What To Do If You Get Multiple Job Offers
In an incredibly stressful job search, the idea of landing one job often seems impossible. What happens, though, when you’re so successful you receive multiple job offers? It sounds like a dream come true at first, but now you have to decide. You have all of these details to consider, such as salary, location, responsibilities, and culture.
A decision between multiple job offers doesn’t have to be overwhelming. If you take the time to carefully weigh your options, you can make the right decision for your career:
Be honest and ask for more time. Hiring managers know the job market is competitive, both for job seekers and employers. It’s OK to tell them you have more than one offer and need some time to make a decision. Just don’t ask for too long. Remember, the hiring process is time sensitive for everyone involved. If you take any longer than a few days, you risk the chance of one company deciding to hire another candidate.
Lay everything out on the table. Now that you have a little time to make your decision, you need to be very thorough. Research the companies and compile all of the information you have on both job offers: pay, benefits, company culture, location, flexibility, job responsibilities, and whatever else you think is necessary.
Use each company’s website and social media, like you did before your interviews. You also might want to take note of any recent news about each company, as well as the potential for career growth within the companies.
You also have to think about your own career goals. What do you want to be doing? Where do you want to be in five years? Think about what you truly want your career to look like and write it down.
Ask questions. As you’re compiling all of the information, reach out to the hiring managers with questions. They gave you an offer because they want you to work for them, so they won’t mind providing answers.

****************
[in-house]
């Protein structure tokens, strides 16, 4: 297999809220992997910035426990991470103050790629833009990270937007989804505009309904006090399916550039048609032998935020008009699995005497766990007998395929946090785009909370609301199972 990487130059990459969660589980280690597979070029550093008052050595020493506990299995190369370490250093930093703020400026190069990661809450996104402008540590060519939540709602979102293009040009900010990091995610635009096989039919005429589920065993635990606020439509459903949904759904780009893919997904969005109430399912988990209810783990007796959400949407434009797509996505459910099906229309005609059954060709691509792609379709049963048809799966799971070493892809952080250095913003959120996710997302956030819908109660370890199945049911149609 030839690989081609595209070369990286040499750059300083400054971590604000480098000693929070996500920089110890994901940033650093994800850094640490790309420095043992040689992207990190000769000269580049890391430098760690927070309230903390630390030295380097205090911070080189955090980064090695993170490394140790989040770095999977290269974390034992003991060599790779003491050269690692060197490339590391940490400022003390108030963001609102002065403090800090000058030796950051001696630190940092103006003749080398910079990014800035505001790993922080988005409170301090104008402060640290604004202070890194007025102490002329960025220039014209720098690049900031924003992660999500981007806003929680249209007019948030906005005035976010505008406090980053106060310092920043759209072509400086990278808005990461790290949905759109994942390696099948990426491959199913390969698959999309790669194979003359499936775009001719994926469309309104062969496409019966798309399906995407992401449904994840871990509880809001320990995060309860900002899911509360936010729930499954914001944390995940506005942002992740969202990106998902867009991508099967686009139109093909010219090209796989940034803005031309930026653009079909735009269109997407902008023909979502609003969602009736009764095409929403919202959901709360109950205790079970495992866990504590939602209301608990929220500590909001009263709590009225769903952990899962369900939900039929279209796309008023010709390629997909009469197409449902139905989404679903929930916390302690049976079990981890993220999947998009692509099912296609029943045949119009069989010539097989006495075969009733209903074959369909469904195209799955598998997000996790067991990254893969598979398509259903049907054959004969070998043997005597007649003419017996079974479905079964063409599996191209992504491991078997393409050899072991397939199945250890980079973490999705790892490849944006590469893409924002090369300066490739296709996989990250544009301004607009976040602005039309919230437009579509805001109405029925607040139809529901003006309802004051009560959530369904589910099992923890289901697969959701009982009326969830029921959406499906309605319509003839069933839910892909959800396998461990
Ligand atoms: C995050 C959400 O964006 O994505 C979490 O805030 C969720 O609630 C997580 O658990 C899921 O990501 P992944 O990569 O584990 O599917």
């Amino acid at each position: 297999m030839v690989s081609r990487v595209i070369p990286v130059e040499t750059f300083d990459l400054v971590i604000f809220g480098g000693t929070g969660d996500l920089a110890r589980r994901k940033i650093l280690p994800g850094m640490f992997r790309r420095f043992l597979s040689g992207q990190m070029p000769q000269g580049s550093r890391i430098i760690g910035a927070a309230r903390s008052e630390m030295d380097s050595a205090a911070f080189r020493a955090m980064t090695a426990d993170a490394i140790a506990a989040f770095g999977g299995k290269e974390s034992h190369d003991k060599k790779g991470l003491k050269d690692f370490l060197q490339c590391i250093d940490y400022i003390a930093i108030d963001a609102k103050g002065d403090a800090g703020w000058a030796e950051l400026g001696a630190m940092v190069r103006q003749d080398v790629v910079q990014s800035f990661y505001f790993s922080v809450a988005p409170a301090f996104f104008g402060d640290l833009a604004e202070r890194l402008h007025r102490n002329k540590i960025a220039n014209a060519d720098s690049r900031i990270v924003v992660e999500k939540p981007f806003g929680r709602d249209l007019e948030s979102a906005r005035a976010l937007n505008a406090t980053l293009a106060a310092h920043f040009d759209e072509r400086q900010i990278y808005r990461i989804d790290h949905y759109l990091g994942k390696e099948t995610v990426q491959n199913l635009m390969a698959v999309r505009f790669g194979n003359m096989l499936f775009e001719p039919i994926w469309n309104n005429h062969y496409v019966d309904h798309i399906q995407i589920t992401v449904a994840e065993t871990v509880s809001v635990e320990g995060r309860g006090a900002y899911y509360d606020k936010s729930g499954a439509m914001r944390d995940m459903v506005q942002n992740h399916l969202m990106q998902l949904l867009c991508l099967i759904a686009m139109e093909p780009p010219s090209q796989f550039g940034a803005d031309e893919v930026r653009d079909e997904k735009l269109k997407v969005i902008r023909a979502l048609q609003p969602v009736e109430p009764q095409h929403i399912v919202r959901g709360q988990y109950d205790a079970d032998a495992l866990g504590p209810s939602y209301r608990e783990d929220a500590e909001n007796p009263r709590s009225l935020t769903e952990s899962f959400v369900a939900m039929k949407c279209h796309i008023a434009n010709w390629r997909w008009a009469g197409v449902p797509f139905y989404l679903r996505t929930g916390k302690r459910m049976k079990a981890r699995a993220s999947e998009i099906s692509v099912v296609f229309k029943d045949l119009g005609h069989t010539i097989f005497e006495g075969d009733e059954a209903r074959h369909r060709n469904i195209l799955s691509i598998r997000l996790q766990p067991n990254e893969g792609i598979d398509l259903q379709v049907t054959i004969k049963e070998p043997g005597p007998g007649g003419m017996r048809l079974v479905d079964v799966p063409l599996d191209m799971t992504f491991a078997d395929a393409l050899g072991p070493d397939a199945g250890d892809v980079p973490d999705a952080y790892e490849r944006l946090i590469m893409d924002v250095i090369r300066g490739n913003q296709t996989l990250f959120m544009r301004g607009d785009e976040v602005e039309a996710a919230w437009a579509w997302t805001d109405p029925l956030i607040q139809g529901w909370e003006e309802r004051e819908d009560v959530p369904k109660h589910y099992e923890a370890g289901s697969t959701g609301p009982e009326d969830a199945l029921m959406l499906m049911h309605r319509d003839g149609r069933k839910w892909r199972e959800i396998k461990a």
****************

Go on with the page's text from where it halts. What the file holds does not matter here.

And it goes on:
Weigh the pros and cons. Once you gather all of the information about each offer, it’s time to compare your results. There’s a reason everyone suggest making a list of pros and cons for making big decisions. It’s because they work.
While it might be your instinct to place priority on comparing pay and benefits, it’s important to look at all of the details. Get the big picture. Think about your commute to work, hours, daily responsibilities, and the people who work there. Now that you’ve got options, it’s time to think about what will truly make you happy. That may mean sacrificing a higher salary for a company culture you love. It could also mean giving up some flexibility for a job much closer to home.
Picture yourself in each job. Which job can you see yourself doing? Which one excites you? Use the personal values you wrote down earlier to make sure your decision closely aligns with your own goals.
Go with your instincts. When all else fails, trust yourself. If you’re leaning towards one job over the other, go with your gut. This decision is for you and you alone. You’ll be less likely to regret your decision when you go with your instincts.
No one ever predicts they’ll wind up with multiple job offers. Having to decide between two or three positions will undoubtedly catch you off guard. Just remember to weigh all of the details and then look at the whole picture. Accept a job with your own happiness in mind. Enjoying what you do every day is what’s most important
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